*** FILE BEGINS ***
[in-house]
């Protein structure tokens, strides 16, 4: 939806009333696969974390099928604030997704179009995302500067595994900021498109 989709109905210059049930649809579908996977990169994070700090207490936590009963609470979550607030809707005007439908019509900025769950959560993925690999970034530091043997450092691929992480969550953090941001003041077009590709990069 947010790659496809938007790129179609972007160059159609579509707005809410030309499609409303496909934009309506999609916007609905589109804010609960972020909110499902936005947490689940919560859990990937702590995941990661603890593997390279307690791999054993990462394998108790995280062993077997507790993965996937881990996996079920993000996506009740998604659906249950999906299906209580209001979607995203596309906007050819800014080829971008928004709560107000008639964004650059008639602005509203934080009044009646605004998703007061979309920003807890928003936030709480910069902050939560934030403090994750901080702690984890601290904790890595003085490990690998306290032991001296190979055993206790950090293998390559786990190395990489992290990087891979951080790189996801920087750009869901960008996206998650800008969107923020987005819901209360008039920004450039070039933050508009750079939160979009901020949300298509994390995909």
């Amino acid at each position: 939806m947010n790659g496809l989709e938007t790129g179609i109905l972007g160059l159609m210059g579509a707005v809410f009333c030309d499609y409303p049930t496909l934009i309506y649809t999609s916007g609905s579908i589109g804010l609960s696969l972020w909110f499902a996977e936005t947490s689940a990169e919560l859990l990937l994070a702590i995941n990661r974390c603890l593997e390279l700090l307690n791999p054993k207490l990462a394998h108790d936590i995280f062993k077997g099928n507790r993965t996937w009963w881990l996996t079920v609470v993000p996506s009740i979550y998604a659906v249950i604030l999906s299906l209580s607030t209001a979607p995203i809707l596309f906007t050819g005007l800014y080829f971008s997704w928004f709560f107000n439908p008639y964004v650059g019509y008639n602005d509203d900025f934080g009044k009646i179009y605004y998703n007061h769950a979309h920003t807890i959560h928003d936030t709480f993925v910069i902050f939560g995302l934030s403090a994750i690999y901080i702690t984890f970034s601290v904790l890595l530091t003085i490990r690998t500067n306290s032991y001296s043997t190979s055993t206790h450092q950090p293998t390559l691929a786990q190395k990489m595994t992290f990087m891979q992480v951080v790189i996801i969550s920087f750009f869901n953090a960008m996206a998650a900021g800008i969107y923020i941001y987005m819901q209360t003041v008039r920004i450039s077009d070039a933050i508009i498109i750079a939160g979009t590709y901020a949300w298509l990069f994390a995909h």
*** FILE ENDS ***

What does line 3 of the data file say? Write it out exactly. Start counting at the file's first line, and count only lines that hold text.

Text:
């Amino acid at each position: 939806m947010n790659g496809l989709e938007t790129g179609i109905l972007g160059l159609m210059g579509a707005v809410f009333c030309d499609y409303p049930t496909l934009i309506y649809t999609s916007g609905s579908i589109g804010l609960s696969l972020w909110f499902a996977e936005t947490s689940a990169e919560l859990l990937l994070a702590i995941n990661r974390c603890l593997e390279l700090l307690n791999p054993k207490l990462a394998h108790d936590i995280f062993k077997g099928n507790r993965t996937w009963w881990l996996t079920v609470v993000p996506s009740i979550y998604a659906v249950i604030l999906s299906l209580s607030t209001a979607p995203i809707l596309f906007t050819g005007l800014y080829f971008s997704w928004f709560f107000n439908p008639y964004v650059g019509y008639n602005d509203d900025f934080g009044k009646i179009y605004y998703n007061h769950a979309h920003t807890i959560h928003d936030t709480f993925v910069i902050f939560g995302l934030s403090a994750i690999y901080i702690t984890f970034s601290v904790l890595l530091t003085i490990r690998t500067n306290s032991y001296s043997t190979s055993t206790h450092q950090p293998t390559l691929a786990q190395k990489m595994t992290f990087m891979q992480v951080v790189i996801i969550s920087f750009f869901n953090a960008m996206a998650a900021g800008i969107y923020i941001y987005m819901q209360t003041v008039r920004i450039s077009d070039a933050i508009i498109i750079a939160g979009t590709y901020a949300w298509l990069f994390a995909h």